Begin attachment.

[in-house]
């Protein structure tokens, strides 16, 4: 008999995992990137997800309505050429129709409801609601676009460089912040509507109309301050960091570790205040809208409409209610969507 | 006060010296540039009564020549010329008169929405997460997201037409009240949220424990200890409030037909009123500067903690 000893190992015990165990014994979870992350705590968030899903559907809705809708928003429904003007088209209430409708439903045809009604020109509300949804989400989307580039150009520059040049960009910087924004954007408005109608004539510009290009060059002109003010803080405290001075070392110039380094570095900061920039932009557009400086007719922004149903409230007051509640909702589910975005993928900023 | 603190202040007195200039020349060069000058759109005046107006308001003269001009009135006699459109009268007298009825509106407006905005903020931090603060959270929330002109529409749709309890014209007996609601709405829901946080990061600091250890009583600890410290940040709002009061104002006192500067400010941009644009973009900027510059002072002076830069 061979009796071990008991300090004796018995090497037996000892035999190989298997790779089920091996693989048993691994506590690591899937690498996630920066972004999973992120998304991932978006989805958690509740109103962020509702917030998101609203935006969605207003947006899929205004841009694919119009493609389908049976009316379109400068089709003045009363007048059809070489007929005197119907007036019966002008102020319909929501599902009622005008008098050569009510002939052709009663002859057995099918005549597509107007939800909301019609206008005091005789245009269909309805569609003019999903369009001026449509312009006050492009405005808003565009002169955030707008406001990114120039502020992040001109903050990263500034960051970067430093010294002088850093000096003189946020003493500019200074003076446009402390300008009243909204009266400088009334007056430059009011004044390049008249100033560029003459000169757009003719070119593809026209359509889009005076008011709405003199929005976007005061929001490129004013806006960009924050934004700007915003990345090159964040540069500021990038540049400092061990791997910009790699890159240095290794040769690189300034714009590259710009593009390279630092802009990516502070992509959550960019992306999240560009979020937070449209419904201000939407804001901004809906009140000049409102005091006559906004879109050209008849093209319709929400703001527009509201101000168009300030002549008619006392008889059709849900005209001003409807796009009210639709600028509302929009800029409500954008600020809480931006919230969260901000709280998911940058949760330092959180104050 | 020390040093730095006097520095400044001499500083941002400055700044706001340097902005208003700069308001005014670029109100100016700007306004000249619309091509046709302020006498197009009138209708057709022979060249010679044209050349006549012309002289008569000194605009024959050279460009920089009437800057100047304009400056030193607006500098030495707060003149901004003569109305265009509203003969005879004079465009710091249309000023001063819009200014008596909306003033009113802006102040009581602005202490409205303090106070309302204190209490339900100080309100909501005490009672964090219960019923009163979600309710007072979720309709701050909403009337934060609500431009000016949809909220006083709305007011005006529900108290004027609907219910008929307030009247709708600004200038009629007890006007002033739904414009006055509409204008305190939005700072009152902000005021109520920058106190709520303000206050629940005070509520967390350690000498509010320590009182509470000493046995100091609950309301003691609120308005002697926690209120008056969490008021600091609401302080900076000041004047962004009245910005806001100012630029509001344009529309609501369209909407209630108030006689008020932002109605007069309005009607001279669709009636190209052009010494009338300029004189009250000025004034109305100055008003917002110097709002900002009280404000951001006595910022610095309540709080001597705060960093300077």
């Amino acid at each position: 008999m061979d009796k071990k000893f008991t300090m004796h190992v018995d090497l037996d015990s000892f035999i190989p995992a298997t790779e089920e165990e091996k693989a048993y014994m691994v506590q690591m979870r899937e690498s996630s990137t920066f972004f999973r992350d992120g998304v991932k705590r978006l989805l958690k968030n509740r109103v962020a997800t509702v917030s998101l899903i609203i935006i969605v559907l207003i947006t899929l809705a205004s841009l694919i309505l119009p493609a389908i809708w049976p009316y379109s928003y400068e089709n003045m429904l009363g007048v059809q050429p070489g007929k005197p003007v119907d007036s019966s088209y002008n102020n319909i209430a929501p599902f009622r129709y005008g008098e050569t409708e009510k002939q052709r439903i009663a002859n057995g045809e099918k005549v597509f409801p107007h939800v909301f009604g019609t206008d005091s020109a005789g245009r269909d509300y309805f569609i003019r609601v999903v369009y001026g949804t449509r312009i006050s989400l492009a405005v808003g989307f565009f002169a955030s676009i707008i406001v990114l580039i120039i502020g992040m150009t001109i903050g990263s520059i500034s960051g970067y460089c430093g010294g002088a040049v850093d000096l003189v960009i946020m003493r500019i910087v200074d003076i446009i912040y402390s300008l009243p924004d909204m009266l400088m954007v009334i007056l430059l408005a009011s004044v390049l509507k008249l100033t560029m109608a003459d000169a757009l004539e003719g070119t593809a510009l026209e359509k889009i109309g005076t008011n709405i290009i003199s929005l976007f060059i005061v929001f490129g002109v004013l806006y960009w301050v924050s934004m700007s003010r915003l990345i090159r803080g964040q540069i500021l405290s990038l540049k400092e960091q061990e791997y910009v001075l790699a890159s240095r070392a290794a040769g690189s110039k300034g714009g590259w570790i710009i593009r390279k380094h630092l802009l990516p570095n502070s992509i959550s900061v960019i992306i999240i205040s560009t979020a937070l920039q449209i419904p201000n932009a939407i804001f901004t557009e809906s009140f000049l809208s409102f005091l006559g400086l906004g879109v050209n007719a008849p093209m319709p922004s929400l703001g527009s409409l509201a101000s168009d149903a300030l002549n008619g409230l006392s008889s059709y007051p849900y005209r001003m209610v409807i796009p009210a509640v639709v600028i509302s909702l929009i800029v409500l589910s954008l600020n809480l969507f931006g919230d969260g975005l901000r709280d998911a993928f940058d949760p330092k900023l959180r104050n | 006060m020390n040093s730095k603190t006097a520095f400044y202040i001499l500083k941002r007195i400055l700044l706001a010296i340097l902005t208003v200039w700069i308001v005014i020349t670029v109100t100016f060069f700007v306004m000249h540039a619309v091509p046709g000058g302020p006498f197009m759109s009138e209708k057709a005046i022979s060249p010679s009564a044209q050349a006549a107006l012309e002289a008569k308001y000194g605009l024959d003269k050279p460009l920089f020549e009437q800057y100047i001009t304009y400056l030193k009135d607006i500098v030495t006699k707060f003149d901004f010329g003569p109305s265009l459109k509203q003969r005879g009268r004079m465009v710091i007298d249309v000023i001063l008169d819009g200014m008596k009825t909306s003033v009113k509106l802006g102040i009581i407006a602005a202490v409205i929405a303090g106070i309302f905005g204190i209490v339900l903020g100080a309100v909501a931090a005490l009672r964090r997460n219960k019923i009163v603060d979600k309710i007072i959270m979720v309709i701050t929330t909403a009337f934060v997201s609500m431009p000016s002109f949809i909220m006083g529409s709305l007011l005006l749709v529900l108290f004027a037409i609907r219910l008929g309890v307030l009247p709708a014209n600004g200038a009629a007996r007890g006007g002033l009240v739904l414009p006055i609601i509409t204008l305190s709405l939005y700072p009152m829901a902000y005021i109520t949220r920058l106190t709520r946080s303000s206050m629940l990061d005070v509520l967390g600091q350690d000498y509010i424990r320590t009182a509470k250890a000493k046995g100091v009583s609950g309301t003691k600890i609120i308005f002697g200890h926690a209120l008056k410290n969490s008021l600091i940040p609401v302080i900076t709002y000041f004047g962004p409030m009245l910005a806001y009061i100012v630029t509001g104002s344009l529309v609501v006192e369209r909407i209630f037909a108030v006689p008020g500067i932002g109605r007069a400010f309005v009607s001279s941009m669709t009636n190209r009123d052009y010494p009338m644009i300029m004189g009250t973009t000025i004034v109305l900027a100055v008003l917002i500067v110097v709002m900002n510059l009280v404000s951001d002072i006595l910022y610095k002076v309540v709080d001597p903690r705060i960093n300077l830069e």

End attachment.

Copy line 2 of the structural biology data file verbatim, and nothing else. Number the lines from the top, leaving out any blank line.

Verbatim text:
């Protein structure tokens, strides 16, 4: 008999995992990137997800309505050429129709409801609601676009460089912040509507109309301050960091570790205040809208409409209610969507 | 006060010296540039009564020549010329008169929405997460997201037409009240949220424990200890409030037909009123500067903690 000893190992015990165990014994979870992350705590968030899903559907809705809708928003429904003007088209209430409708439903045809009604020109509300949804989400989307580039150009520059040049960009910087924004954007408005109608004539510009290009060059002109003010803080405290001075070392110039380094570095900061920039932009557009400086007719922004149903409230007051509640909702589910975005993928900023 | 603190202040007195200039020349060069000058759109005046107006308001003269001009009135006699459109009268007298009825509106407006905005903020931090603060959270929330002109529409749709309890014209007996609601709405829901946080990061600091250890009583600890410290940040709002009061104002006192500067400010941009644009973009900027510059002072002076830069 061979009796071990008991300090004796018995090497037996000892035999190989298997790779089920091996693989048993691994506590690591899937690498996630920066972004999973992120998304991932978006989805958690509740109103962020509702917030998101609203935006969605207003947006899929205004841009694919119009493609389908049976009316379109400068089709003045009363007048059809070489007929005197119907007036019966002008102020319909929501599902009622005008008098050569009510002939052709009663002859057995099918005549597509107007939800909301019609206008005091005789245009269909309805569609003019999903369009001026449509312009006050492009405005808003565009002169955030707008406001990114120039502020992040001109903050990263500034960051970067430093010294002088850093000096003189946020003493500019200074003076446009402390300008009243909204009266400088009334007056430059009011004044390049008249100033560029003459000169757009003719070119593809026209359509889009005076008011709405003199929005976007005061929001490129004013806006960009924050934004700007915003990345090159964040540069500021990038540049400092061990791997910009790699890159240095290794040769690189300034714009590259710009593009390279630092802009990516502070992509959550960019992306999240560009979020937070449209419904201000939407804001901004809906009140000049409102005091006559906004879109050209008849093209319709929400703001527009509201101000168009300030002549008619006392008889059709849900005209001003409807796009009210639709600028509302929009800029409500954008600020809480931006919230969260901000709280998911940058949760330092959180104050 | 020390040093730095006097520095400044001499500083941002400055700044706001340097902005208003700069308001005014670029109100100016700007306004000249619309091509046709302020006498197009009138209708057709022979060249010679044209050349006549012309002289008569000194605009024959050279460009920089009437800057100047304009400056030193607006500098030495707060003149901004003569109305265009509203003969005879004079465009710091249309000023001063819009200014008596909306003033009113802006102040009581602005202490409205303090106070309302204190209490339900100080309100909501005490009672964090219960019923009163979600309710007072979720309709701050909403009337934060609500431009000016949809909220006083709305007011005006529900108290004027609907219910008929307030009247709708600004200038009629007890006007002033739904414009006055509409204008305190939005700072009152902000005021109520920058106190709520303000206050629940005070509520967390350690000498509010320590009182509470000493046995100091609950309301003691609120308005002697926690209120008056969490008021600091609401302080900076000041004047962004009245910005806001100012630029509001344009529309609501369209909407209630108030006689008020932002109605007069309005009607001279669709009636190209052009010494009338300029004189009250000025004034109305100055008003917002110097709002900002009280404000951001006595910022610095309540709080001597705060960093300077």